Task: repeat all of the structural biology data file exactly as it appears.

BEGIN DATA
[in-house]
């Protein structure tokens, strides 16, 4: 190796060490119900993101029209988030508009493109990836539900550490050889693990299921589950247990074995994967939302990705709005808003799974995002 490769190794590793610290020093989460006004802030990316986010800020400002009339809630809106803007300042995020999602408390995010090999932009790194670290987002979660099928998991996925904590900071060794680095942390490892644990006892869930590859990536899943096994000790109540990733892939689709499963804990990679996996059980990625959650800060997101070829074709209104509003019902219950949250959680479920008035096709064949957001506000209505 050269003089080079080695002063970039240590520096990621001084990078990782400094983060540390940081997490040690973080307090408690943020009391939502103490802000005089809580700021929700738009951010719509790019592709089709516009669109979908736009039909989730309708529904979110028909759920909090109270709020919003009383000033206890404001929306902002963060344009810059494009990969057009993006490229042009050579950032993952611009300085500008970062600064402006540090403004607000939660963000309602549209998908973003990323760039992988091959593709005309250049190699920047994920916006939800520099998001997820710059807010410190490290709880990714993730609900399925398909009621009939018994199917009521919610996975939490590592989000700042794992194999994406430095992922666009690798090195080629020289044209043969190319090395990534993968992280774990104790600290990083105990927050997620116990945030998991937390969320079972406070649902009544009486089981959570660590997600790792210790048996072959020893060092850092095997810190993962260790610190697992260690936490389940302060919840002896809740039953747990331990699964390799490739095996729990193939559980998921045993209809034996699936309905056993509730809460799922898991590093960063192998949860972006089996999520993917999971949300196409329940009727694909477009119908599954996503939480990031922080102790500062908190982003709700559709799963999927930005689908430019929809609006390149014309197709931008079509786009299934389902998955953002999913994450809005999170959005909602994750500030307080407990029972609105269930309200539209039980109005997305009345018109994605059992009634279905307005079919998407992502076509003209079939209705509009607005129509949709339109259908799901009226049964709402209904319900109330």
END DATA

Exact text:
[in-house]
């Protein structure tokens, strides 16, 4: 190796060490119900993101029209988030508009493109990836539900550490050889693990299921589950247990074995994967939302990705709005808003799974995002 490769190794590793610290020093989460006004802030990316986010800020400002009339809630809106803007300042995020999602408390995010090999932009790194670290987002979660099928998991996925904590900071060794680095942390490892644990006892869930590859990536899943096994000790109540990733892939689709499963804990990679996996059980990625959650800060997101070829074709209104509003019902219950949250959680479920008035096709064949957001506000209505 050269003089080079080695002063970039240590520096990621001084990078990782400094983060540390940081997490040690973080307090408690943020009391939502103490802000005089809580700021929700738009951010719509790019592709089709516009669109979908736009039909989730309708529904979110028909759920909090109270709020919003009383000033206890404001929306902002963060344009810059494009990969057009993006490229042009050579950032993952611009300085500008970062600064402006540090403004607000939660963000309602549209998908973003990323760039992988091959593709005309250049190699920047994920916006939800520099998001997820710059807010410190490290709880990714993730609900399925398909009621009939018994199917009521919610996975939490590592989000700042794992194999994406430095992922666009690798090195080629020289044209043969190319090395990534993968992280774990104790600290990083105990927050997620116990945030998991937390969320079972406070649902009544009486089981959570660590997600790792210790048996072959020893060092850092095997810190993962260790610190697992260690936490389940302060919840002896809740039953747990331990699964390799490739095996729990193939559980998921045993209809034996699936309905056993509730809460799922898991590093960063192998949860972006089996999520993917999971949300196409329940009727694909477009119908599954996503939480990031922080102790500062908190982003709700559709799963999927930005689908430019929809609006390149014309197709931008079509786009299934389902998955953002999913994450809005999170959005909602994750500030307080407990029972609105269930309200539209039980109005997305009345018109994605059992009634279905307005079919998407992502076509003209079939209705509009607005129509949709339109259908799901009226049964709402209904319900109330």